Lessons in Leadership – Fall 2013

Good Sunday to each of you.

Welcome to Lessons in Leadership.

I hope that this message finds you in excellent spirits.  This is an extended holiday weekend here in the USA originally intended to honor America’s workers with the day off.

Each week during this semester I will offer some comments in this space.  It may be a reflection on the week’s guest presentation, or perhaps a set of issues before us which merits our group consideration.  There will be connections to leadership and, hopefully, to you.

On Tuesday we will officially launch the “L in L” series of speakers and interactions among  PLC and LOT members, their mentors and those from the UCO community and outside the university who choose to join us.  However, the focus of the program is you and your continuing development as emerging leaders.  The approach will be both theoretical and practical and intended to cultivate your understanding and exercise of the art of leadership.  Dr. Jarrett Jobe will guide and mentor the process.

Over the coming weeks a series of exceptional people from our region have generously consented to spend time with you.  They are energized by the prospect of connecting with you who they see as successors to follow them into positions of responsibility and decision-making. They know that the future of a community, state, country or globe is directly influenced and contoured by the quality of its leaders. One of our goals is to intentionally grow the leadership pool in Oklahoma and beyond

At UCO, we speak often about creating a culture of learning, leading and serving.  For us, these are not idle words intended for a brochure or a commentary.  We are intentional in our continuing efforts to prepare our students for success as life-long learners, and as leaders who serve and servers who lead.

We also believe that imagination, creativity and leadership are indispensable ingredients for personal and community success.  That success pivots on a common vision and a degree of collaboration beyond what is usually expected.

These attributes are essential to successfully navigate the breadth and depth of change that is imbedded in the fabric of our lives and our society. Change is one of the distinguishing characteristics of our contemporary world.  And there is scant indication that the breakneck pace of change is about to subside any time soon.  This is our milieu, our environment, our world.  As citizens, community members and leaders, we prepare to meet the challenges and nurture of opportunities that change offers every day.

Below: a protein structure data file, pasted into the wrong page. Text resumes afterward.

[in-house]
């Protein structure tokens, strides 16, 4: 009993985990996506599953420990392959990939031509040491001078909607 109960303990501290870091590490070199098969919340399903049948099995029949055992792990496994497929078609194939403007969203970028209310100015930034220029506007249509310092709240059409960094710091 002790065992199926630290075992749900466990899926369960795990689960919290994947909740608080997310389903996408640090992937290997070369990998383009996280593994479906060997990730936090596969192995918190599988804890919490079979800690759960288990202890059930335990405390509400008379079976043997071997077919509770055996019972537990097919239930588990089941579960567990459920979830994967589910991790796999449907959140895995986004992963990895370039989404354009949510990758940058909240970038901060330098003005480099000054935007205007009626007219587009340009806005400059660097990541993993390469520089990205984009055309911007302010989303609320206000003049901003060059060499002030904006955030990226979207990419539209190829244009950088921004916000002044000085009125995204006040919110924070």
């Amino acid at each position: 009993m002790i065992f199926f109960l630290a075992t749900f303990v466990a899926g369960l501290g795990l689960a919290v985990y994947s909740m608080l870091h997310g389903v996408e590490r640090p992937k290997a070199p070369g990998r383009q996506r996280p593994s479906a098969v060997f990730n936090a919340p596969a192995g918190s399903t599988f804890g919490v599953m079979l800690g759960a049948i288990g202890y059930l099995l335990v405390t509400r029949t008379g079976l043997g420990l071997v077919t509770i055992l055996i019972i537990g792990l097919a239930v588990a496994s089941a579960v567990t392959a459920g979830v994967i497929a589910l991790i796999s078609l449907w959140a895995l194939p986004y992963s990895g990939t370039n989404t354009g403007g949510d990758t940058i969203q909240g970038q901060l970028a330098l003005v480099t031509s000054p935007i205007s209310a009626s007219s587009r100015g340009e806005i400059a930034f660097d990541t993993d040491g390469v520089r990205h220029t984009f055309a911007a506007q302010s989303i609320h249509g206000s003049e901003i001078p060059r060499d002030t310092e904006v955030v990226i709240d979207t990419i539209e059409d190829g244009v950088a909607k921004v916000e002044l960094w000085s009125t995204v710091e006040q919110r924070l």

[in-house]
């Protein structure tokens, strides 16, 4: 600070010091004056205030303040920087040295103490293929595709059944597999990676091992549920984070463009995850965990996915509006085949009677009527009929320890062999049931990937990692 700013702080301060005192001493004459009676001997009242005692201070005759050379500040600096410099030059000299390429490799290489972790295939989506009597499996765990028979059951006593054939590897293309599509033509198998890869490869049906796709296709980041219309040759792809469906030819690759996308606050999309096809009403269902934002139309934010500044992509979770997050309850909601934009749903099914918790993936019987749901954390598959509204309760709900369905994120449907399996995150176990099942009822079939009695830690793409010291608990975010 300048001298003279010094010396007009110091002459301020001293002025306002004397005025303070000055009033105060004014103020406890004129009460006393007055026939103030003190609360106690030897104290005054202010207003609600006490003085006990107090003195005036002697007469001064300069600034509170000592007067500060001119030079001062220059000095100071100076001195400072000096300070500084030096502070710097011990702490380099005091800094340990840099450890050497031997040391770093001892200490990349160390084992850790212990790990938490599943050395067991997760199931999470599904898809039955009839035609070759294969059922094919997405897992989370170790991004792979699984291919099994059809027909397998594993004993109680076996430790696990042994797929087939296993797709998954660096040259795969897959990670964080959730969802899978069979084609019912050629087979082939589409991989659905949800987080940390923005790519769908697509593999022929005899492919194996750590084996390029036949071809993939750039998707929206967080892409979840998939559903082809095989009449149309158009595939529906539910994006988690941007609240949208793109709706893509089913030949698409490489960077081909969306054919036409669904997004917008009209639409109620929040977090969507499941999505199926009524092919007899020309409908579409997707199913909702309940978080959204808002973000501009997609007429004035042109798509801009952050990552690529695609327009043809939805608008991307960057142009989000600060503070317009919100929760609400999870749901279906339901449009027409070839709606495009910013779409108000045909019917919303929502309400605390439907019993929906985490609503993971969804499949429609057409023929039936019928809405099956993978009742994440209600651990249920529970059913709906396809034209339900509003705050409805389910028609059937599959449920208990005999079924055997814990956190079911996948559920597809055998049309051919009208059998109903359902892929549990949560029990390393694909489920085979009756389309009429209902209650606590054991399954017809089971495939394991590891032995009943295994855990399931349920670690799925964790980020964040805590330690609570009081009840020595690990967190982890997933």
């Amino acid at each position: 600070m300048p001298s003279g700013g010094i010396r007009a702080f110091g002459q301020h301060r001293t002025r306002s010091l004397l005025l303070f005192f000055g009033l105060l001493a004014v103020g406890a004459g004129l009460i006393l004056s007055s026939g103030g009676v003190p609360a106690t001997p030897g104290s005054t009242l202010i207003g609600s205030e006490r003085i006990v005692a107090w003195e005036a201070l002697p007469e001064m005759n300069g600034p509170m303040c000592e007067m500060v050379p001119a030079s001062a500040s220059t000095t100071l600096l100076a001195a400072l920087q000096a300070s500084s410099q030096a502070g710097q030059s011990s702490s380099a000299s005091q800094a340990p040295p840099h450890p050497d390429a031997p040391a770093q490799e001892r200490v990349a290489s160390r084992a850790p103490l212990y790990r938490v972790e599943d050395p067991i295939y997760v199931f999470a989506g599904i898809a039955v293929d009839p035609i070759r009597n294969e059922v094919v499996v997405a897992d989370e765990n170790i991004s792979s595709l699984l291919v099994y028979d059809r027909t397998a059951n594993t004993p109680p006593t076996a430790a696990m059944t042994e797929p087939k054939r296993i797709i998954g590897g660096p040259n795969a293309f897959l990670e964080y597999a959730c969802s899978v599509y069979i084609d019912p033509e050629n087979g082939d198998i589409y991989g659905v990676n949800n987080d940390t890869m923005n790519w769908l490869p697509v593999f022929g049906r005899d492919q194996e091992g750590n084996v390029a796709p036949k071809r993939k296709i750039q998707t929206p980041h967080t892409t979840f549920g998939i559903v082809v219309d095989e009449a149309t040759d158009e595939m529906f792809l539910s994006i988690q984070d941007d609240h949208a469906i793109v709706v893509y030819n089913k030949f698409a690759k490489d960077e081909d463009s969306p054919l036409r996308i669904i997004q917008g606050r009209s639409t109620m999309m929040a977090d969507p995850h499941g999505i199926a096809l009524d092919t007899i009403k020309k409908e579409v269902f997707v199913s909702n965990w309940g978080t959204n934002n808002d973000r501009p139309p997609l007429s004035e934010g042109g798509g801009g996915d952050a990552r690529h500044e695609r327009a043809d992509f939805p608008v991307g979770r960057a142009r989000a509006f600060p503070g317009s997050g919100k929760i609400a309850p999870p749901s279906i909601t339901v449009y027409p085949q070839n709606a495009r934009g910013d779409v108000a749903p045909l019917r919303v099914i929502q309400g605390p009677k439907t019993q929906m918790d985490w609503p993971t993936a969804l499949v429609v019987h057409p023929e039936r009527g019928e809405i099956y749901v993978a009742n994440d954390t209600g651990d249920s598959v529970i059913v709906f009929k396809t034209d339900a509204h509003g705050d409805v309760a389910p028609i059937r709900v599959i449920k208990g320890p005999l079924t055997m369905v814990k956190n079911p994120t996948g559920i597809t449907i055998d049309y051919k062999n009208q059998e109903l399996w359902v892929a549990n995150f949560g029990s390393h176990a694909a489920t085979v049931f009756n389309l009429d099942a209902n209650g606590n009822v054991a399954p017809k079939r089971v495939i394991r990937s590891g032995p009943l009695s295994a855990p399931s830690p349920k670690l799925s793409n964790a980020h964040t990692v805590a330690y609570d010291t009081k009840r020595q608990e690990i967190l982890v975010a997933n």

And we learn to do this together.  One of the clear lessons of this time and leading into the future is the power of “we”.  Genuine collaboration opens options and possibilities undiscovered by the lone seeker.  The scope and possibilities are amplified when we find common ground and step up, together.  Perhaps this collective sense of connection and persistence was demonstrated for some of you last week when America remembered across the last half century to the March on Washington and Martin Luther King Jr’s “I Have a Dream” address at the Lincoln Memorial.  It was a defining moment in the evolution of our country as it continues to pursue the founders’ ideals and vision.  As has been often said, we are seeking a more perfect union.  And we do so together.

I am eager to meet you and to learn more about your aspirations as a valued member of the community, from local to global. As Dr. King so prophetically reminded us, “we are all tied in a single garment of destiny.”

And we have clear obligations toward one another.  One is to develop our capacities to learn, lead and serve.  Another is to take care of each other.  One of the ways leaders do so is by responding to the call of service.

Jeffrey Sachs in his latest volume, To Move the World, encourages us not to fear change, but rather to embrace it.  “Let’s embrace and harness the winds of change, together, for all the right reasons”.  In this book about President John Kennedy and the process he and others created to achieve a partial ban on nuclear weapons testing during some of the dark days of the Cold War.  Sachs said the stakes were high in 1963 due to the awesome power of these weapons.

“At such a hinge of history, individual can make a vast difference”, Sachs writes.  “Now it is out turn.  We know that the tasks are large, but so are the past acts of leadership that inspire us and encourage us on our way.”

Leaders, he counsels, are not gripped by forces beyond their control.  ‘We too can be as big as we want.  We too can stand and move the world”.

And so, we believe, each of you will in your unique manner and time.

We are here to help cultivate the best “you”, so that together we might create the best “we” to lead and serve now and into the future.

Enjoy these final holidays of the summer season.

Don Betz